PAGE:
- dogemperor's diary :: ::
There is no question that eliminating basic health and safety standards made operations easier for a few faith-based programs in Texas, however the lack of minimum standards has threatened the safety of those participating in the program. In 1998, a boy filed suit against Dallas Teen Challenge Boys Ranch and Assemblies of God, alleging that a counselor, who was a convicted drug trafficker, sexually molested him and two other boys. The lawsuit also claimed that the ranch’s Executive Director, the church and the ranch’s board knowingly hired people with criminal histories to serve as counselors. (Austin American-Statesman, 5/13/1998)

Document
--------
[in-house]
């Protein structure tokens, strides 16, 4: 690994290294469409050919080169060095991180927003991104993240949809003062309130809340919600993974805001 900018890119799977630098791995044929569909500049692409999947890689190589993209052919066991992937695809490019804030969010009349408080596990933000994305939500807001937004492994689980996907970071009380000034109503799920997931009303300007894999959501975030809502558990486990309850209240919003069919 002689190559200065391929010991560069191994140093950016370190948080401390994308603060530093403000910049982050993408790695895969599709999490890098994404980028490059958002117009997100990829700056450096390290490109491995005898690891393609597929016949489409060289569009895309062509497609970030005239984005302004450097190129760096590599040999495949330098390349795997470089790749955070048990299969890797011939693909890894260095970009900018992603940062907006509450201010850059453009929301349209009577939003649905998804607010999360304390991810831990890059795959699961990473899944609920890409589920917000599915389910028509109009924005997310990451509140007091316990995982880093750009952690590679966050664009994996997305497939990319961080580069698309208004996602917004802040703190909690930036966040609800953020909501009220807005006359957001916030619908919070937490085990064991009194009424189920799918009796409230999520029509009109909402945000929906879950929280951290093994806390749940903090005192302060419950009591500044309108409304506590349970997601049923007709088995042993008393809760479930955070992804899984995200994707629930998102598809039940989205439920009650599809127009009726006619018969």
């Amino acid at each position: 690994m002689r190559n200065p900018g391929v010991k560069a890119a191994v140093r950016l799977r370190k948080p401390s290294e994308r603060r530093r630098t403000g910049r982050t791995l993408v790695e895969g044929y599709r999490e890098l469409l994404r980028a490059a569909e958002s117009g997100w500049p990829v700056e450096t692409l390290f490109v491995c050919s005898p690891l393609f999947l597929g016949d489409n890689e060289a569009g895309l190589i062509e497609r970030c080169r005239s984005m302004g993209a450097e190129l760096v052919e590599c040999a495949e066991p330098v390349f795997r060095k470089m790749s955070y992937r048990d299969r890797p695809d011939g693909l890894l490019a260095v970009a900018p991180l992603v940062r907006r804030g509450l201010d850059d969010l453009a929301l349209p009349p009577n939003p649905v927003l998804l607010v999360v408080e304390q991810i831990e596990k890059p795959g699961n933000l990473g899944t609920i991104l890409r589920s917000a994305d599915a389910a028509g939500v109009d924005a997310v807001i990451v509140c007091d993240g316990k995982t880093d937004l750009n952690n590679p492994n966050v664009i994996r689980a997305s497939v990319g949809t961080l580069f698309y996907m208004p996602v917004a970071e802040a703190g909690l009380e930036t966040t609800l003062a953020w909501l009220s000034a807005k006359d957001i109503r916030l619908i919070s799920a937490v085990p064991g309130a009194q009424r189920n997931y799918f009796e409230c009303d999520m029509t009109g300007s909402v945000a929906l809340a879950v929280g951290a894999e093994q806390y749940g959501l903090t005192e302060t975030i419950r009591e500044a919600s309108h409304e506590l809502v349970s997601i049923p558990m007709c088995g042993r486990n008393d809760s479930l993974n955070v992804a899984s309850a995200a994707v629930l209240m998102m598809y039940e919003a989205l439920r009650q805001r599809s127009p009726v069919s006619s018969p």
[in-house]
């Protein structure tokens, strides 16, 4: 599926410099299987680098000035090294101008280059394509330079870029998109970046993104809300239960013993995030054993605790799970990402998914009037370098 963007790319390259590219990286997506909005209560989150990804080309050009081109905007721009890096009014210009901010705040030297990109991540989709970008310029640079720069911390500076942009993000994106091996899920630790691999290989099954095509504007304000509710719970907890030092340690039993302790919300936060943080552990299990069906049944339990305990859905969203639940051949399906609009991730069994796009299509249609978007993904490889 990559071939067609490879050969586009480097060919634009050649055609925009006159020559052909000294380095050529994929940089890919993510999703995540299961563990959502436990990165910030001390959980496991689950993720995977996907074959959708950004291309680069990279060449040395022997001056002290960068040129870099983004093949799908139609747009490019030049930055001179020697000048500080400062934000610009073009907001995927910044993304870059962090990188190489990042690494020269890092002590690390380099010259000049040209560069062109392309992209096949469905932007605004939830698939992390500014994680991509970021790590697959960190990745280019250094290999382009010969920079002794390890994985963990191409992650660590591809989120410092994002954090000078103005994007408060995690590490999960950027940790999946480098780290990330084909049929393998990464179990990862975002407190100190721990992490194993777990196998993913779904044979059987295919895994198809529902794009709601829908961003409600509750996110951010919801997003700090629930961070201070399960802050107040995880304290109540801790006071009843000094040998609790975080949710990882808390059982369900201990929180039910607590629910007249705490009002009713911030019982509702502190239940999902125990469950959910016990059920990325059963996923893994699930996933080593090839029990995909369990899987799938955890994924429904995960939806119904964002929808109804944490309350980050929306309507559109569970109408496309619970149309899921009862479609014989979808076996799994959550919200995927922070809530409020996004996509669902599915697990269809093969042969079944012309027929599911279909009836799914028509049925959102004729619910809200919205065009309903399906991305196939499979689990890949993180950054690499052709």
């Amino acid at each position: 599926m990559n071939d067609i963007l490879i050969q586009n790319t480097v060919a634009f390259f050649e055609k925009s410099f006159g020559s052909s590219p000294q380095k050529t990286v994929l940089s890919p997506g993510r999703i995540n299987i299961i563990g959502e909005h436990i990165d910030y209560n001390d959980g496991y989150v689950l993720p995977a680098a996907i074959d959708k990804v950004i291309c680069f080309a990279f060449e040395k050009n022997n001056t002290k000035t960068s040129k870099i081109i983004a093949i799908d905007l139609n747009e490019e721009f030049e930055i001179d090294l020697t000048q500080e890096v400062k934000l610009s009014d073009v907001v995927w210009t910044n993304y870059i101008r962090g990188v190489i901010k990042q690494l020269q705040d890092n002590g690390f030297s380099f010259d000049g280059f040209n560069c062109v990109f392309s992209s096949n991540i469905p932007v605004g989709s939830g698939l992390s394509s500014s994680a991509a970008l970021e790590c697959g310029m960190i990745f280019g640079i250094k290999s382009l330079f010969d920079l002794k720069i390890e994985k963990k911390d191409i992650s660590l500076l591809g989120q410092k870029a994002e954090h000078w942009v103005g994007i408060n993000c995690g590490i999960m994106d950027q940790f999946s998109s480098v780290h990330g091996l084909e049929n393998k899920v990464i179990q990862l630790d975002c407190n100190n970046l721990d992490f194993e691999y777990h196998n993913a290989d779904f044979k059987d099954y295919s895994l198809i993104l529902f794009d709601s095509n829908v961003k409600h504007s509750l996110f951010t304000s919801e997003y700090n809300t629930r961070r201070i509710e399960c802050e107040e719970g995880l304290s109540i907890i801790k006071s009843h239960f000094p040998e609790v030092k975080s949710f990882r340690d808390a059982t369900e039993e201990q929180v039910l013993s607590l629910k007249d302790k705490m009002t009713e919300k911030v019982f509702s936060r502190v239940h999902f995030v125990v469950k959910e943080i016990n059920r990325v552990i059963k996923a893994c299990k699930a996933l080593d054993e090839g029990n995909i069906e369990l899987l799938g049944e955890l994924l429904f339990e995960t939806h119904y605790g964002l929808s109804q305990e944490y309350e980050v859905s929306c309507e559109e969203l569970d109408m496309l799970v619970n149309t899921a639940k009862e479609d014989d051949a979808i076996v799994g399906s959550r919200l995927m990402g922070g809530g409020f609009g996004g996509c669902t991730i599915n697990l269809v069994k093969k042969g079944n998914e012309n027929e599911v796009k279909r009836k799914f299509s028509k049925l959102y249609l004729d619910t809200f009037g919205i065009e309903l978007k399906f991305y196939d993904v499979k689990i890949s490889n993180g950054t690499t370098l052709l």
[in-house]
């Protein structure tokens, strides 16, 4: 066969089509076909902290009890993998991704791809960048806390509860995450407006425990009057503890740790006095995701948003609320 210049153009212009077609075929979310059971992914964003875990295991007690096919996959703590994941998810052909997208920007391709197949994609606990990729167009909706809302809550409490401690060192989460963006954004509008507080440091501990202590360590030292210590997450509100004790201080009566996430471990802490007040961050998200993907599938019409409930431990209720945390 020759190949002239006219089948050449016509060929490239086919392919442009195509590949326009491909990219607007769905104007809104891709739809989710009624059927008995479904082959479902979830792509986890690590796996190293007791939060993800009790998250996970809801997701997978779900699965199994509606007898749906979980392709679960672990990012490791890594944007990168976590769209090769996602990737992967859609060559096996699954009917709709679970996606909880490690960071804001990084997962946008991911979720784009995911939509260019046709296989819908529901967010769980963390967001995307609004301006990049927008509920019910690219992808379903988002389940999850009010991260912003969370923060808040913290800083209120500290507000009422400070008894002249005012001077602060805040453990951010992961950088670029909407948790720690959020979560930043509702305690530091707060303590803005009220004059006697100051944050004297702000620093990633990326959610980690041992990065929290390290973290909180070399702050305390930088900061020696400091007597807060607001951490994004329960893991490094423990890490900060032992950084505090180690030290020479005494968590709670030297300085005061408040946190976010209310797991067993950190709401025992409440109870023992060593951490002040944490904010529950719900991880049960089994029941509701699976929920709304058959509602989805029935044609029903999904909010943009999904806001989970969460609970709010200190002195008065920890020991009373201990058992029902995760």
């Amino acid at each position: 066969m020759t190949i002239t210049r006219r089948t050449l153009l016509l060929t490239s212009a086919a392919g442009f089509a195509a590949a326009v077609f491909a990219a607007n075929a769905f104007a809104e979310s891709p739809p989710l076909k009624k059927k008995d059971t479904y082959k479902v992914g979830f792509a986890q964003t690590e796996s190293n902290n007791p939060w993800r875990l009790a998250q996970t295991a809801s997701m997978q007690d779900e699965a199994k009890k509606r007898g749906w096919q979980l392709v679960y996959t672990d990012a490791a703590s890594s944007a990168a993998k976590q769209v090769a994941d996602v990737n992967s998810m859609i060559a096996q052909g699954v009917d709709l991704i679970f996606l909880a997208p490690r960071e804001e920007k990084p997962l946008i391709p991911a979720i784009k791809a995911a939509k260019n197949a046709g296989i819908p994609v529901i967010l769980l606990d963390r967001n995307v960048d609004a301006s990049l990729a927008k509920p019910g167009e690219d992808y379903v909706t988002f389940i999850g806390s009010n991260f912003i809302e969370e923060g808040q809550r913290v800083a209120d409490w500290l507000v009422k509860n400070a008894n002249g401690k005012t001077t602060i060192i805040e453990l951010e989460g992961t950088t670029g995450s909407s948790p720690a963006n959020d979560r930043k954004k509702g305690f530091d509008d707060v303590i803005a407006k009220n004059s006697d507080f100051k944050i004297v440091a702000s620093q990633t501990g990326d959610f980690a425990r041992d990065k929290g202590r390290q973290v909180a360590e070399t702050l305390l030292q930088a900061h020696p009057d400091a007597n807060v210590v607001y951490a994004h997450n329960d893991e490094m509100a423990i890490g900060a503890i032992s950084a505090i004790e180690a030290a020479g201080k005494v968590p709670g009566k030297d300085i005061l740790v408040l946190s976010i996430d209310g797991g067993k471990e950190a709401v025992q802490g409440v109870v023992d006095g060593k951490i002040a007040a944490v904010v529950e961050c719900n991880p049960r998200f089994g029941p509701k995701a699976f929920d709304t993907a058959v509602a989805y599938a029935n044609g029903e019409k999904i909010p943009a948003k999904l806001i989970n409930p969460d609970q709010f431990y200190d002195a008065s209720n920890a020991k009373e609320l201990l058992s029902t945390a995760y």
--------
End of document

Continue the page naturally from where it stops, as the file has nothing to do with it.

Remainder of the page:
DALLAS (AP) - An 18-year-old man and his parents sued the Assemblies of God and the church's ranch for troubled youths Tuesday, claiming the youth was molested by a counselor at the center two years ago.The alleged victim was 16 when he went to Dallas Teen Challenge Boys Ranch in Winnsboro in January 1996. According to his lawsuit, a counselor and convicted drug trafficker sexually molested him and two other boys, one of whom also was 16 or younger."(The counselor) sexually molested (the plaintiff) on at least six different occasions at the ranch," the lawsuit states.The lawsuit further alleges that the church, ranch executive director Paul Ecker and the ranch's board knowingly employed men with criminal histories as counselors despite being informed by state regulators the practice was illegal.. . .According to the lawsuit, most of the residents were there as a condition of probation or deferred adjudication and had psychological or substance abuse problems. During the day, they performed chores, including caring for livestock, and took part in religious education. At night, they were "locked down" and monitored by alarm systems, to prevent unauthorized departures.Among the employees and volunteers working at the ranch were men in a program called "Life Challenge," designed for adults. Many of them had substance abuse problems and were admitted to the program as part of their probation, the lawsuit states."The Assemblies entities would send employees and volunteers to the ranch knowing that they were not allowed to be there because of their criminal records," according to the lawsuit."Despite the repeated protests of the ranch administrator and citations from state regulatory authorities, the Assemblies entities funneled numerous Life Challenge men down to the ranch knowing that those men had criminal records involving narcotics and physical violence."